Maybe newspapers just see the chance to sell more ads during the primary season.
The Mitchell Daily Republic has company in endorsing Amendment V, the open non-partisan primary proposal. The Rapid City Journal wrote over the weekend that open non-partisan primaries may not change our Legislature, but they can increase participation in elections:
An open, nonpartisan primary will likely encourage more people to run for office, candidates to work harder for votes and, most importantly, greater turnout on election day. It also is unlikely to radically alter the makeup of the current Legislature. In Nebraska, which has had nonpartisan elections for years, the Legislature is 71 percent Republican. The amendment also doesn’t prohibit candidates from running as Republicans, Democrats or independents. Finally, it is important to note that city, county and school board elections are already nonpartisan in South Dakota.
The Journal editorial board recommends a “yes” vote on Amendment V [editorial, “Election Reform Can Boost Participation,” Rapid City Journal, 2016.10.16].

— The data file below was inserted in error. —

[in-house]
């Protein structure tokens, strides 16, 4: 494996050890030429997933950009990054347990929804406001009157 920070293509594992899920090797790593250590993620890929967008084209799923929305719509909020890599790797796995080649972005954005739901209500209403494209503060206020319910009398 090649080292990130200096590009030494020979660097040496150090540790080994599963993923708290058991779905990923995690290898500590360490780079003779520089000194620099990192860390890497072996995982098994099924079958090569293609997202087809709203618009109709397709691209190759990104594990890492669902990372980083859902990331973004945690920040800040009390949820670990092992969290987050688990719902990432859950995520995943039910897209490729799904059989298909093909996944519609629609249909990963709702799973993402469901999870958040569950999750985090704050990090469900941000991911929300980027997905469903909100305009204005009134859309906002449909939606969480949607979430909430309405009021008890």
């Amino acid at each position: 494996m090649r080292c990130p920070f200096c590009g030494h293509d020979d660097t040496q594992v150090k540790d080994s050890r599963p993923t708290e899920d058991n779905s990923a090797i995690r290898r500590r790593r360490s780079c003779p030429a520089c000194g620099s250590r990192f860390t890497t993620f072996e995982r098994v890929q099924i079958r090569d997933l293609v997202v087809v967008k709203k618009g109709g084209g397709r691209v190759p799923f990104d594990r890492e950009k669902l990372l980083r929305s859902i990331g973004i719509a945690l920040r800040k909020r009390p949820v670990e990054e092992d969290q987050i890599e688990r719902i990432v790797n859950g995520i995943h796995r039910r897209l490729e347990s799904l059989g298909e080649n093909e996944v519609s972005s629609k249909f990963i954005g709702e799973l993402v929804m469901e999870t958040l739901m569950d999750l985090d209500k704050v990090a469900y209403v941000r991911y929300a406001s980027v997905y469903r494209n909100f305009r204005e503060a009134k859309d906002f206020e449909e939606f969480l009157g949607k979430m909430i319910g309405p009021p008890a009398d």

(Bonus endorsement: RCJ agrees with me that Amendment T is a good idea and Referred Law 19 is a bad idea!)
The Watertown Public Opinion weighed in this morning with its endorsement of Amendment V, saying independent voters deserve a crack at the primary:
…the best reason to support this amendment is that it en-franchises the fastest growing segment of voters in our state – independents who have rejected both major parties for various reasons. It seems to us this amendment allows a greater impact for those independent voters, and that has to be a good thing, right? [editorial, “Good and Bad of Election Changes,” Watertown Public Opinion, 2016.10.18]
(Alas, I’m not able to pull WPO along on Initiated Measure 22, the Anti-Corruption Act, as they buy the Koch Brothers’ decoy argument that we can’t afford $12 million every two years for public campaign financing. But yesterday, WPO joined this blog and the South Dakota Bar in declaring Amendment S, the purported “crime victims bill of rights” a “solution searching for a problem.”)